One of the many questions provoked by the “open letter” 47 Republican senators published last week to try to wreck the multinational effort led by the Obama administration to prevent Iran from developing nuclear weapons is this: Do they understand their obligation to the rule of law?
Is Raymond Wilford, a 26-year-old black Seattle resident, not dead or seriously injured only because the white mall security officer who maced and then arrested him didn't have a gun?
Among the formal definitions for "acting the fool" are: one who is deficient in judgment, sense or understanding. Perhaps the dictionaries should add a new one: today's Republican Party.
For most of the last decade, James Robertson, a 56-year-old Detroiter, walked to work every day. Of course, anyone who's not been on planet Saturn this month knows that simple sentence is a gross understatement.
Just as the Republican Party is poised to take control of Congress, a key official's actions and words remind us — just in time for the Dr. Martin Luther King Jr. holiday — that it remains implacably hostile to what King represented and what the holiday stands for.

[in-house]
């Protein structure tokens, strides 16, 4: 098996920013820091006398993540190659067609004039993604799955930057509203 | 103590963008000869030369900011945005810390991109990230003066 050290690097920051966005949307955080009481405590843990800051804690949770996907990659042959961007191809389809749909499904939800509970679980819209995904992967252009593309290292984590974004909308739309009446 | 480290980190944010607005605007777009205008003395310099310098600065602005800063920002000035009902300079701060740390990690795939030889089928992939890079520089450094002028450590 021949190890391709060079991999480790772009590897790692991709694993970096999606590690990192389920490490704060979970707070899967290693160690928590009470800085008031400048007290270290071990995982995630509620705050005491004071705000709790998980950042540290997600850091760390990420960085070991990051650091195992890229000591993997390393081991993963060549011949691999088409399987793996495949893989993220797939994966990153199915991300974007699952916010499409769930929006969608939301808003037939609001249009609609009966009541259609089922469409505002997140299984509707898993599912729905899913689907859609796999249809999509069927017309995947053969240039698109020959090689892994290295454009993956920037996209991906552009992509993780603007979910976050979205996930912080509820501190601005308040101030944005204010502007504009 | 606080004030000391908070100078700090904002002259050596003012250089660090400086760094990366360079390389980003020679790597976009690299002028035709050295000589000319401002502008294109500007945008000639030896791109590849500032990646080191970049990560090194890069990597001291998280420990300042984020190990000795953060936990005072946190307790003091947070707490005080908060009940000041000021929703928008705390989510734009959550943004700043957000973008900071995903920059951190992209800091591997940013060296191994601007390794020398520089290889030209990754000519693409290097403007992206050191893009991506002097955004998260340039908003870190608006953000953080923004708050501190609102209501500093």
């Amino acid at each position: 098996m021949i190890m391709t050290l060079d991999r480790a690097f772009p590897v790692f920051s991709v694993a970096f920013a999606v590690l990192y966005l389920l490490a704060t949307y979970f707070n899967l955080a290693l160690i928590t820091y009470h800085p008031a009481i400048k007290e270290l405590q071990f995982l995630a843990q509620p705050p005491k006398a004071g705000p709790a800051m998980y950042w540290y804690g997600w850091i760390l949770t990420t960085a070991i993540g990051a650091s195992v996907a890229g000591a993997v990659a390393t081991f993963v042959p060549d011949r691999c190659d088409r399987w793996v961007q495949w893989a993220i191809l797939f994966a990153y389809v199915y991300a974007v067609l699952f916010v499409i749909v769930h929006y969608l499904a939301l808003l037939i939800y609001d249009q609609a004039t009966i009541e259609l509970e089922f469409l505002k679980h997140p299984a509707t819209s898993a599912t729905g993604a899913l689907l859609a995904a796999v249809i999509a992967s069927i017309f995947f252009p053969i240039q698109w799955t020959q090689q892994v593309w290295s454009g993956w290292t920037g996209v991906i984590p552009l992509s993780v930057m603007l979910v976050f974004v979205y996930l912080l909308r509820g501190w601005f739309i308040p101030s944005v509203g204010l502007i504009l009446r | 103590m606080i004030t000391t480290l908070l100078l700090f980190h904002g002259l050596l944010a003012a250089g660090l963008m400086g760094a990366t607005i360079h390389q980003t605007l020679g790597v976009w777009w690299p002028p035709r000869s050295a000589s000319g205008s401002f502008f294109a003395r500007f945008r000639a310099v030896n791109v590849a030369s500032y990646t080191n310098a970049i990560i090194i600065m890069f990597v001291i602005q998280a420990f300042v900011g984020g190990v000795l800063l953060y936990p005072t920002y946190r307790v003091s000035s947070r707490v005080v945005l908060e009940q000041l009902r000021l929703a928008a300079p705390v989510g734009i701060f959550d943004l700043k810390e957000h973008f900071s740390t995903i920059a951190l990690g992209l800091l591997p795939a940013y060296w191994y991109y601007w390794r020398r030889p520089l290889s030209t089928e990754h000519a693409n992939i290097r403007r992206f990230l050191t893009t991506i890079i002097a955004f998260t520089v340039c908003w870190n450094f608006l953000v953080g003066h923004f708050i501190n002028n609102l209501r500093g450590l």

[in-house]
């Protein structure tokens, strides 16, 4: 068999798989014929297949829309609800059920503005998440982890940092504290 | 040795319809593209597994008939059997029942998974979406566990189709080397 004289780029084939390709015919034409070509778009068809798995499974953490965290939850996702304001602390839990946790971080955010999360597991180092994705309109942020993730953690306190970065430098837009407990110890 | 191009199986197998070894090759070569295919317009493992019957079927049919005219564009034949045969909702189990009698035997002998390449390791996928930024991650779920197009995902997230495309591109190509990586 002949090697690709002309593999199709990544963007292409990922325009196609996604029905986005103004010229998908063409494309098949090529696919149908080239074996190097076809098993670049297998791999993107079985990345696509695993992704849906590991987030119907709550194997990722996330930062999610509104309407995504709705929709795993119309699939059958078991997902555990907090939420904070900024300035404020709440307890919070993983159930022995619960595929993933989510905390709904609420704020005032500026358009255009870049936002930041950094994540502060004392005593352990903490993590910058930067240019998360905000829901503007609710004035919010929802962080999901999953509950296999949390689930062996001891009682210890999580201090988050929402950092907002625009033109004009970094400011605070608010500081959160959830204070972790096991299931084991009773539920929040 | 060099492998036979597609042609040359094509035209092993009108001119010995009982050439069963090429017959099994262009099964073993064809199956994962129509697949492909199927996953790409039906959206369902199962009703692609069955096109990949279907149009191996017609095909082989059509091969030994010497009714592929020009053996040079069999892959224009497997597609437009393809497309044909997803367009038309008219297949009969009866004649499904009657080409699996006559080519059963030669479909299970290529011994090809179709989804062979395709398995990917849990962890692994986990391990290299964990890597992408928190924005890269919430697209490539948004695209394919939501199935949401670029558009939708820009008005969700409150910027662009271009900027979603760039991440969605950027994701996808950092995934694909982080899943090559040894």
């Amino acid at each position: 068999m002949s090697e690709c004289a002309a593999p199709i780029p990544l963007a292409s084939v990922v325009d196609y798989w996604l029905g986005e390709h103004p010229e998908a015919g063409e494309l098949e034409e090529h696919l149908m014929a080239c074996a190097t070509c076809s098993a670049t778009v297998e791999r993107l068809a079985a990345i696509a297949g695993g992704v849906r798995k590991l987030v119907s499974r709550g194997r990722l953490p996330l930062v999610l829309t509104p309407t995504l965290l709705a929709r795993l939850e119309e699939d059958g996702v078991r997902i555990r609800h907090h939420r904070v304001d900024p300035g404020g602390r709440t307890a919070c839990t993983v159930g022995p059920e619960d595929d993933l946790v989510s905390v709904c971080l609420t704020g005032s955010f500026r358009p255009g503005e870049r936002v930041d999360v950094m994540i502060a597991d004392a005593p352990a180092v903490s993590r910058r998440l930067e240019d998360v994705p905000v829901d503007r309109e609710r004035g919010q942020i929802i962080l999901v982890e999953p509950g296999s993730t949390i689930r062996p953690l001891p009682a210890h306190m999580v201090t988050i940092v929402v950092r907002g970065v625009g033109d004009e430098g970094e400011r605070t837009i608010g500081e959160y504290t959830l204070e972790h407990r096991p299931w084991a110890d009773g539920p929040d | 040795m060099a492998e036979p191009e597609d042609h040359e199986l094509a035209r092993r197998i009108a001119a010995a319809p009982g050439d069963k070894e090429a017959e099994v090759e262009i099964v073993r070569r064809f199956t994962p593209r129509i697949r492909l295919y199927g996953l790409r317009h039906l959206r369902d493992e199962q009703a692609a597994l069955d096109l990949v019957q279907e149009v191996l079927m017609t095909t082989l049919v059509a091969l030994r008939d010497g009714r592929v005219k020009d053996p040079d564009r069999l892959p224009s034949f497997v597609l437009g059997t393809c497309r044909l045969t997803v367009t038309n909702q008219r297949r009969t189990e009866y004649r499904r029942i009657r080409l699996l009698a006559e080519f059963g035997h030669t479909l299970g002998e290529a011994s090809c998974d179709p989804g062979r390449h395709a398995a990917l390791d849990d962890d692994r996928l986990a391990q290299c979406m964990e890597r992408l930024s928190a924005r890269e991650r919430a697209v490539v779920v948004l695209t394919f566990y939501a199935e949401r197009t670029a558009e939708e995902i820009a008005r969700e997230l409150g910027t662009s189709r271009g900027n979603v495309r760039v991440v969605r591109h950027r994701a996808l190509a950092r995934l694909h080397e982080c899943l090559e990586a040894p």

Now, in the season that's supposed to exalt goodwill toward all, comes fresh evidence of the important role the white majority's unwillingness to consider black Americans as their counterparts across the color line plays in maintaining the racial divide.
From nearly the moment he was attacked by a New York City police officer July 18, the world has, via that chilling video, watched Eric Garner die. Are we now about to see the "traditions" that led to his death and — thus far — have enabled his killer to escape justice die, too?
The latest proof that the lethal Ebola virus is not a threat to the American public was greeted with deafening silence from Republican officialdom, the conservative echo chamber and their mainstream media allies, who had ginned up the Ebola "crisis" with the-sky-is-falling exaggerations, half-truths and outright lies.